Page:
Does State machine coding work on Nano

Just another question, can a State Machine work on a nano? This is just for pure interest.

I was trying test sketch I tried using off a tutorial wouldn't work. Had heaps of errors. They were using a UNO I am not familiar enough with arduino boards to know if all sketches are universal on all boards if the sketch doesn't involve onboard sensors etc. This sketch was a very basic push button debouncing.

example:

//Title: Button Debouncing using a State Machine
//Author: Chris Guichet
//Date: Jan 15, 2018
//
//Description:
//  -A State Machine is a useful tool to organize complex code
//  -Think of it like the next step beyone "If Else" statements
//  -This example code uses a State Machine to handle tac switch debouncing
//  -It also has a "Hold" function to enable interaction with long button presses
//  -The tac switch is used to control a buzzer and an LED, it can multitask
//
//Wiring Instructions:
//  -Wire a SPST momentary switch between a Digital IO Pin 12 and Ground.  
//    (we will use an internal pullup resistor, so no need to worry about wiring a resistor)
//  -Wire an LED and a small resistor (~300 Ohm) in series
//  -Wire the series LED & Resistor between  Digital IO Pin 7 and Ground.
//    (be sure the + terminal of the LED points toward the IO pin)
//
//Code Reading Tip:
//  -Before mentally digesting this code, collapse all folds to get a bird's eye view. Instrucitons:
//  -Ctrl-a (to select all) -> Right Click -> Folding -> Collapse All Folds

//Top Level Variables:
int DEBUG = 1;  //Set to 1 to enable serial monitor debugging info

//Switch Variables (I'm calling this switch "s1"):
int state_s1 = 0;                   //The actual ~state~ of the state machine
int state_prev_s1 = 0;              //Remembers the previous state (useful to know when the state has changed)
int pin_s1 = 12;                    //Input/Output (IO) pin for the switch
int val_s1 = 0;                     //Value of the switch ("HIGH" or "LOW")
unsigned long t_s1 = 0;             //Typically represents the current time of the switch
unsigned long t_0_s1 = 0;           //The time that we last passed through an interesting state
unsigned long bounce_delay_s1 = 10; //The delay to list for bouncing
unsigned long hold_delay_s1 = 1000; //The time required to register a long press (a.k.a. "hold")

//Buzzer Variables (I'm calling this buzzer "bz1"):
int state_bz1 = 0;                  //The actual state of the state machine
int state_prev_bz1 = 0;             //Remember the previous state (useful to know if the state has changed)
int pin_bz1 = 6;                    //Buzzer pin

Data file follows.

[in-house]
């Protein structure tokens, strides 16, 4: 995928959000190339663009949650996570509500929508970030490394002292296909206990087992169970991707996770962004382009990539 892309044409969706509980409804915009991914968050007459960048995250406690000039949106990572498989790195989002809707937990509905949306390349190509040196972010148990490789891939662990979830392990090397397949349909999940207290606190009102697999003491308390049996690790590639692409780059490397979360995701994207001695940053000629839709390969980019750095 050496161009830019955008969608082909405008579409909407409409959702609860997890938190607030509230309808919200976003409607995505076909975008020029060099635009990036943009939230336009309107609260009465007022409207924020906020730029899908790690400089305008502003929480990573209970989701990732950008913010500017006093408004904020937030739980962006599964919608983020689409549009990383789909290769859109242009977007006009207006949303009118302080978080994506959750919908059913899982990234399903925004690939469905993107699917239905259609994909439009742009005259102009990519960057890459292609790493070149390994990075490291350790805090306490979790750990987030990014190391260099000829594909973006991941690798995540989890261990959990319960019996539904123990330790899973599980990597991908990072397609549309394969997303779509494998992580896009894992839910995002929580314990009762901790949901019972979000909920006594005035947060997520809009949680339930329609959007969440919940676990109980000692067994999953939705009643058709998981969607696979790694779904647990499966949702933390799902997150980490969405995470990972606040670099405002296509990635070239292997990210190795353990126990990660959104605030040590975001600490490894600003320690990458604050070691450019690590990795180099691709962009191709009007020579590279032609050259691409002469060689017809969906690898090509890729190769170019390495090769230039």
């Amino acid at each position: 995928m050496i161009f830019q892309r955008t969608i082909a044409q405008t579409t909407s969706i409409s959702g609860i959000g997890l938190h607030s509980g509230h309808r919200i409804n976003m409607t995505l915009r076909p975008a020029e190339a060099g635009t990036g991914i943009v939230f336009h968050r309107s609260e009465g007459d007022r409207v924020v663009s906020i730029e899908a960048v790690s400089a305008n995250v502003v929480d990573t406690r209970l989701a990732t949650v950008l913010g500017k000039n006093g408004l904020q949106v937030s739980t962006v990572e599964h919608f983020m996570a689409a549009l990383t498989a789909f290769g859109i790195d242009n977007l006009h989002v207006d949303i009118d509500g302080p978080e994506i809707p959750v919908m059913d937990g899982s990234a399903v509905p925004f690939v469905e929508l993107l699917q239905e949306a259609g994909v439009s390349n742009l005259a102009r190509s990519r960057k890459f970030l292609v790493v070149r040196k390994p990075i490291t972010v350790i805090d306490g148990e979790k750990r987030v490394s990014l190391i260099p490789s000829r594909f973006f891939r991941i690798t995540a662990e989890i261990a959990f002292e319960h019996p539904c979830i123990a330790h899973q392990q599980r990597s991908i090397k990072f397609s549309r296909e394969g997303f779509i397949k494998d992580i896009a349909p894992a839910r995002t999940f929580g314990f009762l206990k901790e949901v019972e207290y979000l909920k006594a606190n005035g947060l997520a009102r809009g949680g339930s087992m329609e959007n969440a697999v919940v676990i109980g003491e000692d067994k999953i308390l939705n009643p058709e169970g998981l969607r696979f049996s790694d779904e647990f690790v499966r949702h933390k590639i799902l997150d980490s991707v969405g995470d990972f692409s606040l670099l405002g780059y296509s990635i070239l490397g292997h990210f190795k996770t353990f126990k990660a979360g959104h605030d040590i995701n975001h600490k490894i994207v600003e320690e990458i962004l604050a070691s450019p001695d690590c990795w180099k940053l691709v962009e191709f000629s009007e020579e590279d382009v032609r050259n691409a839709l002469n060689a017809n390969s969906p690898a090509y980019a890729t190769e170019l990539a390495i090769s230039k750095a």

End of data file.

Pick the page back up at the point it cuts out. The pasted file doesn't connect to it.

int val_bz1 = 0;                    //Buzzer value (on or off)
unsigned long t_bz1 = 0;            //Current time of the buzzer state machine (in milli seconds)
unsigned long t_0_bz1 = 0;          //The time that we last passed through a state of interest (in milli seconds)
unsigned long on_delay_bz1 = 500;   //On time for the buzzer as it beeps (in milli seconds)
unsigned long off_delay_bz1 = 500;  //Off time for the buzzer as it beeps (in milli seconds)
int beep_count_bz1 = 0;             //Number of times we've beeped on this journey
int beep_number_bz1 = 4;            //Number of times we should beep before resetting

//LED Variables (Variables similar to those above)
int state_led1 = 0;
int state_prev_led1 = 0;
int pin_led1 = 7;
int val_led1 = 0;
unsigned long t_led1 = 0;
unsigned long t_0_led1 = 0;
unsigned long on_delay_led1 = 500;
unsigned long off_delay_led1 = 500;
int beep_count_led1 = 0;
int beep_number_led1 = 4;

void setup() {
  // initialize digital pins
  pinMode(pin_s1,INPUT_PULLUP); //INPUT_PULLUP will use the Arduino's internal pullup resistor
  pinMode(pin_bz1,OUTPUT);
  pinMode(pin_led1,OUTPUT);

  //if DEBUG is turned on, intiialize serial connection
  if(DEBUG) {Serial.begin(115200);Serial.println("Debugging is ON");}
}

void loop() {
  //Instruct all the state machines to proceed one step (sometimes called a "cycle)
  StateMachine_s1();
  StateMachine_bz1();
  StateMachine_led1();

  //Provide events that can force the state machines to change state
  //I like to program interactions between state machines here in the top level loop
  if (state_s1 == 5) {state_led1 = 2;} //short press
  if (state_s1 == 6) {state_bz1 = 2;}  //long press

  if(DEBUG) {
    //Make a note whenever a state machine changes state
    //("Is the current state different from the previous? Yes? OK well let's tell the world the new state")
    if((state_prev_s1 != state_s1) | (state_prev_led1 != state_led1) | (state_prev_led1 != state_bz1)) {
      Serial.print("Switch State: "); Serial.print(state_s1);
      Serial.print(" | LED State: "); Serial.print(state_led1);
      Serial.print(" | Buzzer State: "); Serial.println(state_bz1);
    }
  }
}


void StateMachine_s1() {
  
  //Almost every state needs these lines, so I'll put it outside the State Machine
  val_s1 = digitalRead(pin_s1);
  state_prev_s1 = state_s1;

  //State Machine Section
  switch (state_s1) {
    case 0: //RESET!
      //Catch all "home base" for the State MAchine
      state_s1 = 1;
    break;

    case 1: //WAIT
      //Wait for the switch to go low
      if (val_s1 == LOW) {state_s1 = 2;}
    break;

    case 2: //ARMING!
      //Record the time and proceed to ARMED
      t_0_s1 = millis();
      state_s1 = 3;
    break;

    case 3: //ARMED
      //Check to see if the proper has delay has passed.  If a bounce occures then RESET
      t_s1 = millis();
      if (t_s1 - t_0_s1 > bounce_delay_s1) {state_s1 = 4;}